Family Stories: Robert Haney
Robert Haney Came To County In 1783
Among the many soldiers of the Revolution who made Rutherford County their home, was one Robert Haney. We have been unable to locate any present-day descendants of this patriot from whom we might obtain additional information, but felt that the record of his service as outlined in his pension file (National Archives File OR -4563) were worthy of publication, We feel sure that there are still descendants in this area, and we would appreciate hearing from anyone who might have additional data on the Haney family.
Robert Haney was born March 30, 1751 in the State of Virginia. At the outbreak of the American Revolution, he was living in Halifax County, North Carolina, where he enlisted for a term of 30 months in Capt. William Burkley's company in the Regiment commanded by Col. (Sumner?).
He was stationed at Wilmington, N.C., and participated in the battle on Sullivan's Island under the command of General Lee. From Wilmington, he was sent to Georgia, but was overcome by illness and returned to North Carolina to a unit near the Virginia line. By the time he had recuperated, his term of service had expired, and he returned to Charlotte County, Virginia. (This statement was made by his son in an affidavit dated June, 1855, We have not determined whether his family had moved from Halifax Co., NC to Charlotte Co., Va., or whether Robert Haney went there by himself).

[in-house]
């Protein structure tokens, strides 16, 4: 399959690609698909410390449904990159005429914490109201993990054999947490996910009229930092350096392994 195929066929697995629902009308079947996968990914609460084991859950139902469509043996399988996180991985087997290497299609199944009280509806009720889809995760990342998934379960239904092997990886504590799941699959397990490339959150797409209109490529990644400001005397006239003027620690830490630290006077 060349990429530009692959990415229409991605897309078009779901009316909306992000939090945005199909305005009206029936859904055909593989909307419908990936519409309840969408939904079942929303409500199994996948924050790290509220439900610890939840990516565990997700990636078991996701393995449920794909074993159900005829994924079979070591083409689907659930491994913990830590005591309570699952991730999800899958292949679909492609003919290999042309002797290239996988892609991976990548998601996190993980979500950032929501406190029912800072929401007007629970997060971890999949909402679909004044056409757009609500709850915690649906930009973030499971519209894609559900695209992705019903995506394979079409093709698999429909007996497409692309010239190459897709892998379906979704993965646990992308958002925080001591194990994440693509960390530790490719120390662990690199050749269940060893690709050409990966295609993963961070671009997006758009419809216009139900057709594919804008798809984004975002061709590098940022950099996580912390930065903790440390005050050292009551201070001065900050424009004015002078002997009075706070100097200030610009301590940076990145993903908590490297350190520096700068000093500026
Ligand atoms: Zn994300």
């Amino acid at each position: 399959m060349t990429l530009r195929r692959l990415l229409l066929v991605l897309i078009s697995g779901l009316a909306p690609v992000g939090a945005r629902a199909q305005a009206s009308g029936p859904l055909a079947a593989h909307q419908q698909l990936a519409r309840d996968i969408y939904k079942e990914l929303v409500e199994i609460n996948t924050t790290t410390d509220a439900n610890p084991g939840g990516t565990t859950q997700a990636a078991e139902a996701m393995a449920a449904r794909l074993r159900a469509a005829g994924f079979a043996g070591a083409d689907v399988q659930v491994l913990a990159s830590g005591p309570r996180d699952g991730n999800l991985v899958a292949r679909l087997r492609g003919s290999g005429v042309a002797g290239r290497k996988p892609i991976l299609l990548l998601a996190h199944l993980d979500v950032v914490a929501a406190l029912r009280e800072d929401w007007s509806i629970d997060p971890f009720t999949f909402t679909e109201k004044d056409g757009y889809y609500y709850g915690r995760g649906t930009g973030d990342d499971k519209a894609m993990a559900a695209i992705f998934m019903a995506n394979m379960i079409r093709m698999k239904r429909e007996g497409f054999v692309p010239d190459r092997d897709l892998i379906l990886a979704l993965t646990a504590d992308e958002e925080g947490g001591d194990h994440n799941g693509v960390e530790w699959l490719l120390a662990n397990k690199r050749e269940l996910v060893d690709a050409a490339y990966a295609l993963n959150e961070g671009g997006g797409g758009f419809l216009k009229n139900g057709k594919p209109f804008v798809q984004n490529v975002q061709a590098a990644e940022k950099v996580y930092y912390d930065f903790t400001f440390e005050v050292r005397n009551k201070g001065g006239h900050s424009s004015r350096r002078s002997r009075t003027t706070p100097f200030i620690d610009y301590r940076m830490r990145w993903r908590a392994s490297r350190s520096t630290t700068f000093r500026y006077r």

While in Charlotte County, Va., Robert Haney again entered the service in the Virginia Militia, for a period of three months as a substitute for a man by the name of Francis Foster. He served in Capt. Martin's company and was stationed at Petersburg, at Williamsburg, and later was stationed at the mouth of the James River where he remained until discharged.
After his discharge, he moved to Union (?) District, South Carolina and shortly thereafter, was drafted for a three-months tour of duty in Capt. Grant's company of Col. Brandon's Regiment. His company was marched to the "Ten Mile House" above Charleston where he was stationed for the remainder of his tour. The pension file does not indicate whether he participated in any battles on this tour of duty.